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William Johnson House Receives National Accessibility Award

Natchez National Historical Park

National Park News

On October 26, 2005 in Washington DC, Natchez National Historical Park was honored with a National Accessibility Award for Design Project Achievement for the exhibits at the William Johnson House. The award is given to an individual, team, or park responsible for the design, construction or renovation of interpretive exhibits that creatively promote the concept of universal access and demonstrate how they meet the needs of people with disabilities.
In February, Natchez National Historical Park contracted, designed and fabricated a universally accessible exhibit for the William Johnson House, the antebellum home of a free black businessman and diarist. This project included many innovative and engaging components, such as:
A wheelchair accessible “Digital Diary” touch screen program which includes both text and dramatic narrations from William T. Johnson’s journals so that all visitors have an opportunity to intellectually and emotionally connect to the writings of William T. Johnson as he shares his insights into business, family life, and the news and politics of his age.
Two audio stations with sound cones were placed overtop of exhibit panels. One two-minute audio track entitled “Main Street Barbershop,” features white southern gentlemen in Johnson’s barber shop talking about elections and other activities in which a free black man like Johnson could not participate. The track includes effective sound effects of scissors cutting hair, the pouring of tonics, and sounds in the street outside the barbershop. The other sound station entitled “A Rich Family Life” highlights sounds of the Johnson household, such as children playing, period piano music, dogs barking, and family members talking, all to give a sense of the family environment in which Johnson penned his thoughts. This station also includes a writing desk that is wheelchair accessible.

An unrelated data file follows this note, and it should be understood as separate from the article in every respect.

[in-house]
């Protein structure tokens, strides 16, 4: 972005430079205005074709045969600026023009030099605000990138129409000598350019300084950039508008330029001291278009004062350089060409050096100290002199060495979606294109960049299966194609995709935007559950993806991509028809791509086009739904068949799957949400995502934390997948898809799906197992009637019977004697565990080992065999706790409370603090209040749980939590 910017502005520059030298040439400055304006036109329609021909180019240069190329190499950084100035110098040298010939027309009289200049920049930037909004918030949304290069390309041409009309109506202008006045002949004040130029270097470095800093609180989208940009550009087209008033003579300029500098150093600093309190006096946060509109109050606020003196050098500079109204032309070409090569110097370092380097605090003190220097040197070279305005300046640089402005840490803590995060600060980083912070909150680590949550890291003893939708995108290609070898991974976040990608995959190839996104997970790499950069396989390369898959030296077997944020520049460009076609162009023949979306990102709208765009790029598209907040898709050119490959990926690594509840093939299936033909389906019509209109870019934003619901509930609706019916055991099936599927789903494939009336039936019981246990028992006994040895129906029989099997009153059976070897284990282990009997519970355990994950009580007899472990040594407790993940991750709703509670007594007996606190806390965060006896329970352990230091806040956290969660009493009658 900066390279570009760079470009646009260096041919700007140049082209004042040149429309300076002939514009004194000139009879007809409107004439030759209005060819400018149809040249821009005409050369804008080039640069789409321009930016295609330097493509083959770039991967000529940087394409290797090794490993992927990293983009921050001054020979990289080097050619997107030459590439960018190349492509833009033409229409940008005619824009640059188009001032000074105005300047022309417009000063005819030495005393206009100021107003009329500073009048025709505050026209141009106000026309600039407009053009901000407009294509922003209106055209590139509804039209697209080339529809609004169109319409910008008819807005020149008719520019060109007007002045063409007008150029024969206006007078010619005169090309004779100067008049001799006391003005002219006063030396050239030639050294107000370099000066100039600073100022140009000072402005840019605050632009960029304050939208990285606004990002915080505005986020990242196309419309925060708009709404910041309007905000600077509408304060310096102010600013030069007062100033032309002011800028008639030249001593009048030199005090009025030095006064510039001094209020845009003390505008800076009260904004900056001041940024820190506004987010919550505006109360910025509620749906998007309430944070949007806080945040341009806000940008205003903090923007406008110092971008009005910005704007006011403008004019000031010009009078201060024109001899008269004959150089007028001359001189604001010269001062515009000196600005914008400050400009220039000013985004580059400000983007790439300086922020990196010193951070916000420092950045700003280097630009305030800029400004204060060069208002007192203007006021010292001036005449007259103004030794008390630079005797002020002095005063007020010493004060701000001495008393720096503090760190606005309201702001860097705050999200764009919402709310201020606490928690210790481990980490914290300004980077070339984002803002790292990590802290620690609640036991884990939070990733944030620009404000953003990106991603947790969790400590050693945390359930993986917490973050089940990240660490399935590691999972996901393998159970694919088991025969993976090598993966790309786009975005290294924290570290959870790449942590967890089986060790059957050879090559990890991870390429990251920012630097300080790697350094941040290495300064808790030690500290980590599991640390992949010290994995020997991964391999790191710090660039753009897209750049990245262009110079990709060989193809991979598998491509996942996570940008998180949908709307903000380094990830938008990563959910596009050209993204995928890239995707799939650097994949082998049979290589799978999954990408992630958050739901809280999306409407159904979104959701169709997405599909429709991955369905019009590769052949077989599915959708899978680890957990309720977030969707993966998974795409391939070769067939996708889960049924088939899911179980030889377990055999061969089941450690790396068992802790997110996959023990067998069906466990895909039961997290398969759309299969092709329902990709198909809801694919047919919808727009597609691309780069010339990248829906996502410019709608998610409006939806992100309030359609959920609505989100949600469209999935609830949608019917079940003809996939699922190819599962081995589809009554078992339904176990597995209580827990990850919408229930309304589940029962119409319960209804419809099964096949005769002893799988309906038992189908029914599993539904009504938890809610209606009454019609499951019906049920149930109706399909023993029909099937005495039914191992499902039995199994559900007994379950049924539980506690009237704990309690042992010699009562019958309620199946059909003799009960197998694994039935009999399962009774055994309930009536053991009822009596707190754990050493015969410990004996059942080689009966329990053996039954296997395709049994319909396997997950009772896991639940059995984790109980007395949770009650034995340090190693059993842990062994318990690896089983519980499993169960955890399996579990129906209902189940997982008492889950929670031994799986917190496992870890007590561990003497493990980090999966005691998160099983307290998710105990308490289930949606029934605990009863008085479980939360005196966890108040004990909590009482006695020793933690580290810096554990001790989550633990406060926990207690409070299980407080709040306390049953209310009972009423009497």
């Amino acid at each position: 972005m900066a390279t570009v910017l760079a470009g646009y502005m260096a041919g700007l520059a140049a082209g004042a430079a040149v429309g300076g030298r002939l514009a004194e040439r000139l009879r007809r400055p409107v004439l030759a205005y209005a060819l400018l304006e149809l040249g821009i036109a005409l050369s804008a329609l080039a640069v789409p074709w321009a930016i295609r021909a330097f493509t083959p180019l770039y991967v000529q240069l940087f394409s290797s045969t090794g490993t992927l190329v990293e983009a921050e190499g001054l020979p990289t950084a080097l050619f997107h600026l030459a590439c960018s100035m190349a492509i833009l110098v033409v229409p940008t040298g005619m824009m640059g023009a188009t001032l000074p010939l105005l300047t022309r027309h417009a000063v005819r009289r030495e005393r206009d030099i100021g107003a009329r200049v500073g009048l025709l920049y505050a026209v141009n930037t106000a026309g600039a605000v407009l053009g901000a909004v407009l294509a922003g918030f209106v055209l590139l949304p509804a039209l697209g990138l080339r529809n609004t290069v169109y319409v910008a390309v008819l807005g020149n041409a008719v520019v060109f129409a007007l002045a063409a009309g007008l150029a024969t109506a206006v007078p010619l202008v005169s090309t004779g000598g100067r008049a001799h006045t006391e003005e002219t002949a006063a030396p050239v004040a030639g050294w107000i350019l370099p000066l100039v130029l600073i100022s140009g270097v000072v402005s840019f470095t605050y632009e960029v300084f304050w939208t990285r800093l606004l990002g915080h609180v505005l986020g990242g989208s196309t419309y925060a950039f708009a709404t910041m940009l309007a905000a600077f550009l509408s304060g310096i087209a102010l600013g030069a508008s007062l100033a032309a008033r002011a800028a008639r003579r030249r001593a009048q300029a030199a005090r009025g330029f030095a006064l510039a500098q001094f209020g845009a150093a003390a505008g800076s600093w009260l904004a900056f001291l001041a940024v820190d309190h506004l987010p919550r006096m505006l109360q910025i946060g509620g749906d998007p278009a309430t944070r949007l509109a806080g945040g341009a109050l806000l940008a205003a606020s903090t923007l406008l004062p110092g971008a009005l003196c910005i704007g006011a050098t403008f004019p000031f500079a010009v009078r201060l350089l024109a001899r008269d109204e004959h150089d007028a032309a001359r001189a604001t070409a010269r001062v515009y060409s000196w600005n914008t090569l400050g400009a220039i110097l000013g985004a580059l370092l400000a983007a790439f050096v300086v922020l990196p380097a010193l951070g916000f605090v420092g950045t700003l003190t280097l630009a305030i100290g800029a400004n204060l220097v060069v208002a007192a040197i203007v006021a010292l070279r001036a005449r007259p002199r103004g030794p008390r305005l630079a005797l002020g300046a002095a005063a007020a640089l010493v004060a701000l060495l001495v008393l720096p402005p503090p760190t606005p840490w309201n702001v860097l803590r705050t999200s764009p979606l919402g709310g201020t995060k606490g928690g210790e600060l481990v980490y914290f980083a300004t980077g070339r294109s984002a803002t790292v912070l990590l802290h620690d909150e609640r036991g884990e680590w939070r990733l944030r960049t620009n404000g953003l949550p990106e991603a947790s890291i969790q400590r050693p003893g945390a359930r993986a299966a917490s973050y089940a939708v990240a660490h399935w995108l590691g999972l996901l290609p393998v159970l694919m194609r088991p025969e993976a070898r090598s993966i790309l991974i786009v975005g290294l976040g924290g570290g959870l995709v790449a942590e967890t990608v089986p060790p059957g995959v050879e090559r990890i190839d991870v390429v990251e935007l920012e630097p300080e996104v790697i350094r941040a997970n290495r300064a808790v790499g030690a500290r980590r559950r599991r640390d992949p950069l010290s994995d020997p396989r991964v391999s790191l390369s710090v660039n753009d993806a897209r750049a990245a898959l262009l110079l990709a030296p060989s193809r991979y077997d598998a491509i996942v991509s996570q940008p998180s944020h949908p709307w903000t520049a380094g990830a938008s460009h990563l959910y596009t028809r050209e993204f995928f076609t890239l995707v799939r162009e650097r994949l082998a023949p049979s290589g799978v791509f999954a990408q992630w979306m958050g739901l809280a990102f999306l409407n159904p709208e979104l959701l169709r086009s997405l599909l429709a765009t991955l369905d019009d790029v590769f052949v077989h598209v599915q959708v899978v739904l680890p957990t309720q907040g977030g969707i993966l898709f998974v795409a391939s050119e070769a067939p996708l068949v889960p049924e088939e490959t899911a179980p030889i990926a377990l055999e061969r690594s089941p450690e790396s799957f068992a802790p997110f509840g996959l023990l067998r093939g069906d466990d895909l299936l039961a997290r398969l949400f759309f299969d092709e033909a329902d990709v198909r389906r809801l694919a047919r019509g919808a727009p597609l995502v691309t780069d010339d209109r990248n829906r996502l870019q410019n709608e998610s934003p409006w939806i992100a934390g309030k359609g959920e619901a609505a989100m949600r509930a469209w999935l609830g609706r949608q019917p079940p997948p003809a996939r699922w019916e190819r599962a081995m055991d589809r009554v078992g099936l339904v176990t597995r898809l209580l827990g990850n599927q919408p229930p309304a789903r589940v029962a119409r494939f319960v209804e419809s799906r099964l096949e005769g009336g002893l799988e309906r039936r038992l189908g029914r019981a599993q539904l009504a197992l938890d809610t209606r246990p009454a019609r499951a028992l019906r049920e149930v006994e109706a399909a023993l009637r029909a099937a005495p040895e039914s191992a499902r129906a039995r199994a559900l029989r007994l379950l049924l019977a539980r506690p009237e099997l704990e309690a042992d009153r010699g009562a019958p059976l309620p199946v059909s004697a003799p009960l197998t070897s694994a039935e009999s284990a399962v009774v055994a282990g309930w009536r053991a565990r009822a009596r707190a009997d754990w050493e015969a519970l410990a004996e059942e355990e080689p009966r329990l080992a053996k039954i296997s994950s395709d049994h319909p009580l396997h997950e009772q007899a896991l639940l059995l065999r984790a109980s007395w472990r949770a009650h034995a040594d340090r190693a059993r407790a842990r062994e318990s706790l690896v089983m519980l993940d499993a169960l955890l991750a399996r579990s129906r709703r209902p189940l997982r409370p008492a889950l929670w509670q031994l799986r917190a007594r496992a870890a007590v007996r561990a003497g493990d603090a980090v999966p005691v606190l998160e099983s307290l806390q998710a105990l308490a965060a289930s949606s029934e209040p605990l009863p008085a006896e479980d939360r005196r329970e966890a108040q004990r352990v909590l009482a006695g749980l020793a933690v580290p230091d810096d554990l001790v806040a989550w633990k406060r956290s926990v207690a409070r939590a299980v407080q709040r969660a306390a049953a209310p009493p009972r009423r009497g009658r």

• Hand-held MP3 players featuring fifty minutes of professional actors reading the exhibit text as essentially a narrated tour. The exhibit panels include a Braille number to key the visitor to the appropriate track.
Large acrylic models of three historic buildings detailing the size and architectural features of the Johnson House, his neighbor’s home and an 1897 kitchen building. The models include a recording for each building, which activates when touched. While the narration plays, there is a monitor behind the model that shows the script from audio track for visitors with hearing impairments. It is an effective “please touch” product that engages everyone.
“The exhibits at the William Johnson House present many options for visitors with disabilities to learn more about Johnson’s life and world.” said National Park Service Director Fran Mainella. She also remarked on how Natchez National Historical Park received a Sustained Achievement in Accessibility Award in 2001, and continues to build on its success.”
The William Johnson House at 210 State Street is open Thursday through Sunday from 9:00 am to 4:30 pm. Admission is free. Please call 601-446-5790 for more information.



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